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  • Writer's pictureDr Josh Bonine DC

Personality Disorders Do NOT Delay Recovery in Traffic Accidents

Personality Disorders Do NOT Delay Recovery in Traffic Accidents


Injury as a result of a traffic accident can cause a condition that may result in permanent and significant disability. When patients are evaluated and permanency is being established, there is one factor that is hotly debated more than any other. Personality disorders such as depression, anxiety, obsessive-compulsive, and antisocial behavior have been thought to play a role in the recovery of injured patients.



A recent study by Ottosson, Pettersson, Bergman, & Ponzer (2010) states, "Personality disorders (PDs) have been suggested to be one of the determinants that might influence the recovery after injuries but has rarely been measured...This study describes the occurrence of PDs [personality disorders] among patients with minor traffic-related musculoskeletal injuries and relates these disorders to nonrecovery 12 months after the injury” (p. 198). They report in the introduction, “There are few studies focusing on the role of PD in the recovery process after a traffic collision…” (Ottosson et al., 2010, p. 198).

The study stated in relation to injury type, “The most common injury among all patients was a neck injury of whiplash type 67%...” (Ottosson et al., 2010, p. 200). In regard to personality disorder they stated, “Fifty-one percent of all patients (102 of 200) had at least one PD [personality disorder], and 20% had at least two" (Ottosson et al., 2010, p. 200). This study was a two year process that concluded, “...PD was not directly associated to recovery or nonrecovery after 12 months as reported by the patient” (Ottosson et al., 2010, p. 203).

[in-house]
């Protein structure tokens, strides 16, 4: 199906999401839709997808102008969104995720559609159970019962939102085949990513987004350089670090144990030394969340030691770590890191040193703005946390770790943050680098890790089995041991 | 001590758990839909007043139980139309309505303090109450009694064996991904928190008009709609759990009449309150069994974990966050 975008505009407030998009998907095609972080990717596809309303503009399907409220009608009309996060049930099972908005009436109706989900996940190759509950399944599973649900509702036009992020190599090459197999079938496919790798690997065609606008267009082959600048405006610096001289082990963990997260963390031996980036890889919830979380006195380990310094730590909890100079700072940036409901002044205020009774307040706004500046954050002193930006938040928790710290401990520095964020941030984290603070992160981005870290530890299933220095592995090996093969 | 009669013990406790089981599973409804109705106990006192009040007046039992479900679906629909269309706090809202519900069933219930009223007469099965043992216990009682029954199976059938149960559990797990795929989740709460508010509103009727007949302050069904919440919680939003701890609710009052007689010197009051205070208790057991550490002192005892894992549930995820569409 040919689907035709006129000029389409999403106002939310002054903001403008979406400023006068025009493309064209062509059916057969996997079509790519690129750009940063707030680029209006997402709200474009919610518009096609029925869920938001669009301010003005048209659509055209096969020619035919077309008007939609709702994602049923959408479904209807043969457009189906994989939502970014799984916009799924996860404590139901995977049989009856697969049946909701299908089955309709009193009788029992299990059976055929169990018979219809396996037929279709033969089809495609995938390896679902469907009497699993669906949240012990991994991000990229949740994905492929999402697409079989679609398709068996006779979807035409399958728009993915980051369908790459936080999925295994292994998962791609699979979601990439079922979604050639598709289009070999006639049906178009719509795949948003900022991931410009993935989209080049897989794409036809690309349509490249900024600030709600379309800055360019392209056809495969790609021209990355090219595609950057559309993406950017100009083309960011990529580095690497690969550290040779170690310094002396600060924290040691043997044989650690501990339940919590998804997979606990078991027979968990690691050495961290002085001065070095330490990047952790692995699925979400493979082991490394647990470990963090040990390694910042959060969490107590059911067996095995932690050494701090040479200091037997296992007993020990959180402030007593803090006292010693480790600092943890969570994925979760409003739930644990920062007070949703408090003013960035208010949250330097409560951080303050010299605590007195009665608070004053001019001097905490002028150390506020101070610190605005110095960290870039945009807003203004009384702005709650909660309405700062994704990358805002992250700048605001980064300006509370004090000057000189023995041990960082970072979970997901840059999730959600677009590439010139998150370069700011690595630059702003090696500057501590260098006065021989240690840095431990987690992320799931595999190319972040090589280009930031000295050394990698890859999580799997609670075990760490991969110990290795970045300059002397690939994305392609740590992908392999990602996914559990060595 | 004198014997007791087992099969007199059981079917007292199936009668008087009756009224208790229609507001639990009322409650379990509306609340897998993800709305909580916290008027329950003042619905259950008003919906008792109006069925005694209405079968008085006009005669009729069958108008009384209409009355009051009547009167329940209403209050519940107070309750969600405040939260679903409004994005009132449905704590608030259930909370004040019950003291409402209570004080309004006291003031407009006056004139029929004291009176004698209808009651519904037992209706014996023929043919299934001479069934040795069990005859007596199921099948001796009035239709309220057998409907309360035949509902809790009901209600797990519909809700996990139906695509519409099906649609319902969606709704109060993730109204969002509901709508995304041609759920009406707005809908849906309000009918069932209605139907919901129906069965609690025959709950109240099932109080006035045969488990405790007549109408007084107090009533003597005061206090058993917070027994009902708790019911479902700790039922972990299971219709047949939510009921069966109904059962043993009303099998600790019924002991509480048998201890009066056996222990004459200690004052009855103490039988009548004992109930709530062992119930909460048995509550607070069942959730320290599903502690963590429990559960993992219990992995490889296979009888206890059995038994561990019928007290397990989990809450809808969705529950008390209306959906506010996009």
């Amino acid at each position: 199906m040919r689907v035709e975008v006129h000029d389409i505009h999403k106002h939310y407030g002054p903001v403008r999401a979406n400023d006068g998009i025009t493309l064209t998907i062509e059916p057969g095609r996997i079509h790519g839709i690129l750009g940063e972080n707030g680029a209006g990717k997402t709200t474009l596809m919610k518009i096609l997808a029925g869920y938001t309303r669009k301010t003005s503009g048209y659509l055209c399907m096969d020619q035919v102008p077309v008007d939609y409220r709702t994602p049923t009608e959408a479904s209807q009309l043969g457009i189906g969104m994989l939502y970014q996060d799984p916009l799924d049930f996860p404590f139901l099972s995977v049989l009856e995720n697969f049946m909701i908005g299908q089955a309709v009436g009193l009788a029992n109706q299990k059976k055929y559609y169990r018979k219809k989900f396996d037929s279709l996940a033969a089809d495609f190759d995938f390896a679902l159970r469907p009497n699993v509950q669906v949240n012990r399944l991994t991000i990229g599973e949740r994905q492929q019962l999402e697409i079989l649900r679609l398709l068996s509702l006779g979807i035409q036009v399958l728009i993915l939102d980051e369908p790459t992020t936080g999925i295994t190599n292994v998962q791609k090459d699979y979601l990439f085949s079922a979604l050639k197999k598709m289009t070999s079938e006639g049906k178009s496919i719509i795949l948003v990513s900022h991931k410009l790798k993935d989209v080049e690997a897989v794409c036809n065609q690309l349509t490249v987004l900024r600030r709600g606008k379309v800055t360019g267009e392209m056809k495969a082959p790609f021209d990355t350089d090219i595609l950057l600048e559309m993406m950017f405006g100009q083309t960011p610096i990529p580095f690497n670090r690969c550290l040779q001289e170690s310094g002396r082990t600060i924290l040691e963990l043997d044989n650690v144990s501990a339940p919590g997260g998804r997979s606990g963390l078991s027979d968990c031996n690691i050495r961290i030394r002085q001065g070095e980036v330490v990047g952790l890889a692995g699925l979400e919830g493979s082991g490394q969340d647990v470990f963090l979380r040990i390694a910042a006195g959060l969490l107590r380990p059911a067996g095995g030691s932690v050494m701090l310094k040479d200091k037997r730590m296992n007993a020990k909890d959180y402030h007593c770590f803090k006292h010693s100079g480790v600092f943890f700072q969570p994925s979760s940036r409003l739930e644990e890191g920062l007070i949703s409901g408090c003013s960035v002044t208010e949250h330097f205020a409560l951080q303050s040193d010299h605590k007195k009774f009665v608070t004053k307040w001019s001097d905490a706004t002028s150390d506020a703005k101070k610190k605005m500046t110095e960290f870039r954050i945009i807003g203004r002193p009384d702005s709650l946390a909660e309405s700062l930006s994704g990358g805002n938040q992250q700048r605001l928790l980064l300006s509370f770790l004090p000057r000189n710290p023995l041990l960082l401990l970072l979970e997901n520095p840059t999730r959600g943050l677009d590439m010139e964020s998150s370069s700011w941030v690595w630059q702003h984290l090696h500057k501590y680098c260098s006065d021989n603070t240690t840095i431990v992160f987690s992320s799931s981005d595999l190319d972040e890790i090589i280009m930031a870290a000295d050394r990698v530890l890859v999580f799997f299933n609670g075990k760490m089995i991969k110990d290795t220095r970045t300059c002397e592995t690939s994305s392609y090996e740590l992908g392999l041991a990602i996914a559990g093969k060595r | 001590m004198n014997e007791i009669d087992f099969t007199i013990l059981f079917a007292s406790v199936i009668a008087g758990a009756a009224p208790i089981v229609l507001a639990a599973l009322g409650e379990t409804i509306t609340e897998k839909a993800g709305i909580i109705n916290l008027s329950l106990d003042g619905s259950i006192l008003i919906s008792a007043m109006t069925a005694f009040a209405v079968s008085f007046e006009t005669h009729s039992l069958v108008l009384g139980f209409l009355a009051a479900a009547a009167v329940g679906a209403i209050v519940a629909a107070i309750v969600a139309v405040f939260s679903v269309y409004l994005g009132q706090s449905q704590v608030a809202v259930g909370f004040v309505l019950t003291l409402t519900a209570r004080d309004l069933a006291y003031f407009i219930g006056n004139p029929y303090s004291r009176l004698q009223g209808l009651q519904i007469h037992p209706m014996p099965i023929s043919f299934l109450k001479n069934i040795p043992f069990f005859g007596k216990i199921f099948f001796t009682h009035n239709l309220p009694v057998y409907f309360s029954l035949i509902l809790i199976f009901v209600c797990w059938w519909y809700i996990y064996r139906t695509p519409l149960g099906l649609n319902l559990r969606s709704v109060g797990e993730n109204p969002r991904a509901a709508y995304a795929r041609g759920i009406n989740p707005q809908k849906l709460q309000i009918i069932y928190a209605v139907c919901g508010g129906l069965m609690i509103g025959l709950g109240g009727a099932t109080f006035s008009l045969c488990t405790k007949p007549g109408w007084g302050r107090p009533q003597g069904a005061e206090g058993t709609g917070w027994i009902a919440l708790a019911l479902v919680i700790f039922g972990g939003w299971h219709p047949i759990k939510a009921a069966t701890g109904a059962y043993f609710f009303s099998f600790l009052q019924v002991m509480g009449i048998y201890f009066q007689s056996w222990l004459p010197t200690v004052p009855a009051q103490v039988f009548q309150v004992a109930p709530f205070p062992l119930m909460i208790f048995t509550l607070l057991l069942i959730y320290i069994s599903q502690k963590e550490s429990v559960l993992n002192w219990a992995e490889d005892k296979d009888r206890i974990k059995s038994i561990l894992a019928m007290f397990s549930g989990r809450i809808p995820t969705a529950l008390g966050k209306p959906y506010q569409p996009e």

Taking into account the true nature of an injured patient’s condition and understanding how to sort out relevant clinical factors from the non-relevant is an important aspect to the diagnosis and management of the traumatically injured. Clinicians that understand this newest research study on the effect of personality disorders on injured patients is critical to effectively establishing an accurate diagnosis and prognosis.


Reference:

Ottosson, C., Pettersson, H., Bergman, B., & Ponzer, S. (2010). Personality disorders are not associated with nonrecovery in patients with traffic-related minor musculoskeletal injuries. The Journal of TRAUMA - Injury, Infection, and Critical Care, 68(1), 198-203.


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